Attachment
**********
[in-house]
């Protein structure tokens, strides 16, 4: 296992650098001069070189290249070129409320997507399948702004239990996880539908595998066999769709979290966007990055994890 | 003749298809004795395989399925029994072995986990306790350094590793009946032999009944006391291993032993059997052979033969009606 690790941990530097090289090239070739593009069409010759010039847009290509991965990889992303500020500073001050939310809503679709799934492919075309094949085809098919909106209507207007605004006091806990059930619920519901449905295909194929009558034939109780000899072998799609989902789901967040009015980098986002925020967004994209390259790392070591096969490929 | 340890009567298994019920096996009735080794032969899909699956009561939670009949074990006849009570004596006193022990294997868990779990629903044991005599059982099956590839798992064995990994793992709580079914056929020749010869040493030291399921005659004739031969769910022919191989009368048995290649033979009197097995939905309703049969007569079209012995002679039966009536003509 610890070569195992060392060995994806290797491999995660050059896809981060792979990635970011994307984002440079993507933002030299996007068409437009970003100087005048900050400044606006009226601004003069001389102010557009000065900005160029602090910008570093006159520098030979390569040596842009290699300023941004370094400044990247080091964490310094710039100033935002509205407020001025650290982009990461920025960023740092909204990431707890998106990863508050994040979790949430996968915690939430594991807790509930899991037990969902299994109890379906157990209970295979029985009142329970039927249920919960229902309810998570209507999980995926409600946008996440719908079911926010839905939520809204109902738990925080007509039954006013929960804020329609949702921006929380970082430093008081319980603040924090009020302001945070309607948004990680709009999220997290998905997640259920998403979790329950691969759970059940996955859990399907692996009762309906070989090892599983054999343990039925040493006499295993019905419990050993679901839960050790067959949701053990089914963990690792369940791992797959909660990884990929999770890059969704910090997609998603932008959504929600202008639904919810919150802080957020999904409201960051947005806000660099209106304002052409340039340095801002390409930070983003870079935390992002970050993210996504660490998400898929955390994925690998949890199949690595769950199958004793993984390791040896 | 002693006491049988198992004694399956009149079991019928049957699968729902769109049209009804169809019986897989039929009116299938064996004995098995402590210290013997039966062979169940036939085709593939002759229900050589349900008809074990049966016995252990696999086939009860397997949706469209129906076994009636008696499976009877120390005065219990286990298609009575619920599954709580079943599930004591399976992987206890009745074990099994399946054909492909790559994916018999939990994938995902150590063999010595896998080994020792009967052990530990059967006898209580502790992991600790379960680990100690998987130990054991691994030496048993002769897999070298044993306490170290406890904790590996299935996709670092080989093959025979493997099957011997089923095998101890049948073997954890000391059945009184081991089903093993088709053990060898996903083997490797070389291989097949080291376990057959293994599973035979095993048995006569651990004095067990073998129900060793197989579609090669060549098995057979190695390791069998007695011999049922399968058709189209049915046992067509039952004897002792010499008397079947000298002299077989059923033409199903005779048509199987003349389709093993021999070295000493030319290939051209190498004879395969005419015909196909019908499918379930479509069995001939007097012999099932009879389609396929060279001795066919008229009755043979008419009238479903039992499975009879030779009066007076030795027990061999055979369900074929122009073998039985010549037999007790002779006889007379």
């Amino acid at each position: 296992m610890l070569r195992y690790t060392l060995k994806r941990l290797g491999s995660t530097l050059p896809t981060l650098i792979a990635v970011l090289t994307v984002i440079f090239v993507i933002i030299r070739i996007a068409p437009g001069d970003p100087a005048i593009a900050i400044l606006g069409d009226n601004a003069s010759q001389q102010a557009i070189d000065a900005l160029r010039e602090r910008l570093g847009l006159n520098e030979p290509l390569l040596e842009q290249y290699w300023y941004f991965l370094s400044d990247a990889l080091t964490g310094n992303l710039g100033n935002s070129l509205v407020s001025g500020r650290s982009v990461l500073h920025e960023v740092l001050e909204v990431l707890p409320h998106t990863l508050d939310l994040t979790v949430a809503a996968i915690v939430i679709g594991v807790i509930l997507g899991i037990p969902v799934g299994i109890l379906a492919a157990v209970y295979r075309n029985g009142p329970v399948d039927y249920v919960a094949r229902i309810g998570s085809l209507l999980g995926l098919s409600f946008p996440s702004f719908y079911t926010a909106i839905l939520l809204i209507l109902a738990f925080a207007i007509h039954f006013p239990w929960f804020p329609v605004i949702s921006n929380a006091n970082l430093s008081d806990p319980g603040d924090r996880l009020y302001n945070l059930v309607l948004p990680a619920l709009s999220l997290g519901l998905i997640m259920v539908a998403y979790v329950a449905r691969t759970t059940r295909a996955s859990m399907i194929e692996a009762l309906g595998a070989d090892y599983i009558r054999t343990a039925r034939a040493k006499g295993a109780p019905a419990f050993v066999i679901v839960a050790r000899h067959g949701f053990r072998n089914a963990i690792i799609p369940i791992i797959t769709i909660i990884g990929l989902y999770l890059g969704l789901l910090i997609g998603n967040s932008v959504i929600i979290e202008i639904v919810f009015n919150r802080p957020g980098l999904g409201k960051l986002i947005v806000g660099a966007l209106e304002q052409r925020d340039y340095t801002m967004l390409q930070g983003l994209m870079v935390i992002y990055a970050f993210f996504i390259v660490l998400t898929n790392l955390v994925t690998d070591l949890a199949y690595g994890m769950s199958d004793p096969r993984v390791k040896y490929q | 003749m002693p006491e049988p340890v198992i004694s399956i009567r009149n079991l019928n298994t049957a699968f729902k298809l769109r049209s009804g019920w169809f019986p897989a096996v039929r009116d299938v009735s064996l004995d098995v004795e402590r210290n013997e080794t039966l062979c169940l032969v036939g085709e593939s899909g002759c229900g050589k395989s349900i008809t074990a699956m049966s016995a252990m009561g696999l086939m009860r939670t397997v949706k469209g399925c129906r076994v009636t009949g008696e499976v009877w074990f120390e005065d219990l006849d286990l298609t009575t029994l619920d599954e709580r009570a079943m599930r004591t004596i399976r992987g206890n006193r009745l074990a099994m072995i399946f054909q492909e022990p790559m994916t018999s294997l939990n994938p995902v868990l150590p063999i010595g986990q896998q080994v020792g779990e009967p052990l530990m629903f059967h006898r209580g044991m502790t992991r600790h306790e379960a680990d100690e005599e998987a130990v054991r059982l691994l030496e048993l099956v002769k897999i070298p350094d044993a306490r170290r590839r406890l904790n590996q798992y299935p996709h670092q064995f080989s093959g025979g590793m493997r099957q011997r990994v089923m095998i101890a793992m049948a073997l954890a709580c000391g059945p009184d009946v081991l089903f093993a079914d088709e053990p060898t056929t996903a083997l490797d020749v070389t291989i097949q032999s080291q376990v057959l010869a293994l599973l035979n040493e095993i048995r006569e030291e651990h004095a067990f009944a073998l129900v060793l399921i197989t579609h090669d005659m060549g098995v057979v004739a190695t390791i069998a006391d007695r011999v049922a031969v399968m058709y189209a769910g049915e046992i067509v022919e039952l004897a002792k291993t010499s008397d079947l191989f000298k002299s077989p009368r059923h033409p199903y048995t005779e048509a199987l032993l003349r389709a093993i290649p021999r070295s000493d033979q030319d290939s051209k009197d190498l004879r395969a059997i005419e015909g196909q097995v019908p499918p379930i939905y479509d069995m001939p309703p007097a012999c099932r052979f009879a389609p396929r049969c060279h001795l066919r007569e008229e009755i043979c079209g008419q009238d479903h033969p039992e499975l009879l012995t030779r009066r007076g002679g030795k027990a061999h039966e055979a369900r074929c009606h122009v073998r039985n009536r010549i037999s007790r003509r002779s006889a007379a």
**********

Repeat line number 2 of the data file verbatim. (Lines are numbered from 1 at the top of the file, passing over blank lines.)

């Protein structure tokens, strides 16, 4: 296992650098001069070189290249070129409320997507399948702004239990996880539908595998066999769709979290966007990055994890 | 003749298809004795395989399925029994072995986990306790350094590793009946032999009944006391291993032993059997052979033969009606 690790941990530097090289090239070739593009069409010759010039847009290509991965990889992303500020500073001050939310809503679709799934492919075309094949085809098919909106209507207007605004006091806990059930619920519901449905295909194929009558034939109780000899072998799609989902789901967040009015980098986002925020967004994209390259790392070591096969490929 | 340890009567298994019920096996009735080794032969899909699956009561939670009949074990006849009570004596006193022990294997868990779990629903044991005599059982099956590839798992064995990994793992709580079914056929020749010869040493030291399921005659004739031969769910022919191989009368048995290649033979009197097995939905309703049969007569079209012995002679039966009536003509 610890070569195992060392060995994806290797491999995660050059896809981060792979990635970011994307984002440079993507933002030299996007068409437009970003100087005048900050400044606006009226601004003069001389102010557009000065900005160029602090910008570093006159520098030979390569040596842009290699300023941004370094400044990247080091964490310094710039100033935002509205407020001025650290982009990461920025960023740092909204990431707890998106990863508050994040979790949430996968915690939430594991807790509930899991037990969902299994109890379906157990209970295979029985009142329970039927249920919960229902309810998570209507999980995926409600946008996440719908079911926010839905939520809204109902738990925080007509039954006013929960804020329609949702921006929380970082430093008081319980603040924090009020302001945070309607948004990680709009999220997290998905997640259920998403979790329950691969759970059940996955859990399907692996009762309906070989090892599983054999343990039925040493006499295993019905419990050993679901839960050790067959949701053990089914963990690792369940791992797959909660990884990929999770890059969704910090997609998603932008959504929600202008639904919810919150802080957020999904409201960051947005806000660099209106304002052409340039340095801002390409930070983003870079935390992002970050993210996504660490998400898929955390994925690998949890199949690595769950199958004793993984390791040896 | 002693006491049988198992004694399956009149079991019928049957699968729902769109049209009804169809019986897989039929009116299938064996004995098995402590210290013997039966062979169940036939085709593939002759229900050589349900008809074990049966016995252990696999086939009860397997949706469209129906076994009636008696499976009877120390005065219990286990298609009575619920599954709580079943599930004591399976992987206890009745074990099994399946054909492909790559994916018999939990994938995902150590063999010595896998080994020792009967052990530990059967006898209580502790992991600790379960680990100690998987130990054991691994030496048993002769897999070298044993306490170290406890904790590996299935996709670092080989093959025979493997099957011997089923095998101890049948073997954890000391059945009184081991089903093993088709053990060898996903083997490797070389291989097949080291376990057959293994599973035979095993048995006569651990004095067990073998129900060793197989579609090669060549098995057979190695390791069998007695011999049922399968058709189209049915046992067509039952004897002792010499008397079947000298002299077989059923033409199903005779048509199987003349389709093993021999070295000493030319290939051209190498004879395969005419015909196909019908499918379930479509069995001939007097012999099932009879389609396929060279001795066919008229009755043979008419009238479903039992499975009879030779009066007076030795027990061999055979369900074929122009073998039985010549037999007790002779006889007379």